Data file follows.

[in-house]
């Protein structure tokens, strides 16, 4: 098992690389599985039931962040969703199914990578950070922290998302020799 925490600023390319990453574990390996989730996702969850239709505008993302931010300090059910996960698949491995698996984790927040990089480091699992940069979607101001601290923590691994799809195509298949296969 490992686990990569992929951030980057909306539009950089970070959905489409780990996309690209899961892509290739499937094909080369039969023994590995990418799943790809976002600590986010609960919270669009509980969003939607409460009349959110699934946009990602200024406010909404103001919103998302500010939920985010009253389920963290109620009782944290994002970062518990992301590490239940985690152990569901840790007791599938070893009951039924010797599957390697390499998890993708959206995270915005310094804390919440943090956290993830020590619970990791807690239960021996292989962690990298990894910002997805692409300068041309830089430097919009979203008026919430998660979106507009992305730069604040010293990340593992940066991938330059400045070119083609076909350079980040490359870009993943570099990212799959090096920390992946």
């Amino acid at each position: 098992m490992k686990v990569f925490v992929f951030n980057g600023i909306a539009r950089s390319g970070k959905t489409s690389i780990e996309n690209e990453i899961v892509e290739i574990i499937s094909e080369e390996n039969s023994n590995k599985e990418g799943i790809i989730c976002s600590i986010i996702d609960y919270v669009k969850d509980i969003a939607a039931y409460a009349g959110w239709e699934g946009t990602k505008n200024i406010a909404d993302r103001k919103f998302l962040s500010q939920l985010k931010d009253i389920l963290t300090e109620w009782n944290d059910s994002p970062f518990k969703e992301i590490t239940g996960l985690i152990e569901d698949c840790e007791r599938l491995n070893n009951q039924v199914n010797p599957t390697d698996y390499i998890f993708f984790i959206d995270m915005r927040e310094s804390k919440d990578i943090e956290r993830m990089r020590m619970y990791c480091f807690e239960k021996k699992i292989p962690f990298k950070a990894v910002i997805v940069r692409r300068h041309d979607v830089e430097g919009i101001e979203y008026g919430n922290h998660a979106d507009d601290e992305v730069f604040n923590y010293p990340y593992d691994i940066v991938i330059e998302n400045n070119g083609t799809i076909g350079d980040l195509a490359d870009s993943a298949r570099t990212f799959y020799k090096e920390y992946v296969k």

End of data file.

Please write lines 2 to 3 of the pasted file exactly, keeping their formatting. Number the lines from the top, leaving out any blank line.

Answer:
């Protein structure tokens, strides 16, 4: 098992690389599985039931962040969703199914990578950070922290998302020799 925490600023390319990453574990390996989730996702969850239709505008993302931010300090059910996960698949491995698996984790927040990089480091699992940069979607101001601290923590691994799809195509298949296969 490992686990990569992929951030980057909306539009950089970070959905489409780990996309690209899961892509290739499937094909080369039969023994590995990418799943790809976002600590986010609960919270669009509980969003939607409460009349959110699934946009990602200024406010909404103001919103998302500010939920985010009253389920963290109620009782944290994002970062518990992301590490239940985690152990569901840790007791599938070893009951039924010797599957390697390499998890993708959206995270915005310094804390919440943090956290993830020590619970990791807690239960021996292989962690990298990894910002997805692409300068041309830089430097919009979203008026919430998660979106507009992305730069604040010293990340593992940066991938330059400045070119083609076909350079980040490359870009993943570099990212799959090096920390992946």
């Amino acid at each position: 098992m490992k686990v990569f925490v992929f951030n980057g600023i909306a539009r950089s390319g970070k959905t489409s690389i780990e996309n690209e990453i899961v892509e290739i574990i499937s094909e080369e390996n039969s023994n590995k599985e990418g799943i790809i989730c976002s600590i986010i996702d609960y919270v669009k969850d509980i969003a939607a039931y409460a009349g959110w239709e699934g946009t990602k505008n200024i406010a909404d993302r103001k919103f998302l962040s500010q939920l985010k931010d009253i389920l963290t300090e109620w009782n944290d059910s994002p970062f518990k969703e992301i590490t239940g996960l985690i152990e569901d698949c840790e007791r599938l491995n070893n009951q039924v199914n010797p599957t390697d698996y390499i998890f993708f984790i959206d995270m915005r927040e310094s804390k919440d990578i943090e956290r993830m990089r020590m619970y990791c480091f807690e239960k021996k699992i292989p962690f990298k950070a990894v910002i997805v940069r692409r300068h041309d979607v830089e430097g919009i101001e979203y008026g919430n922290h998660a979106d507009d601290e992305v730069f604040n923590y010293p990340y593992d691994i940066v991938i330059e998302n400045n070119g083609t799809i076909g350079d980040l195509a490359d870009s993943a298949r570099t990212f799959y020799k090096e920390y992946v296969k």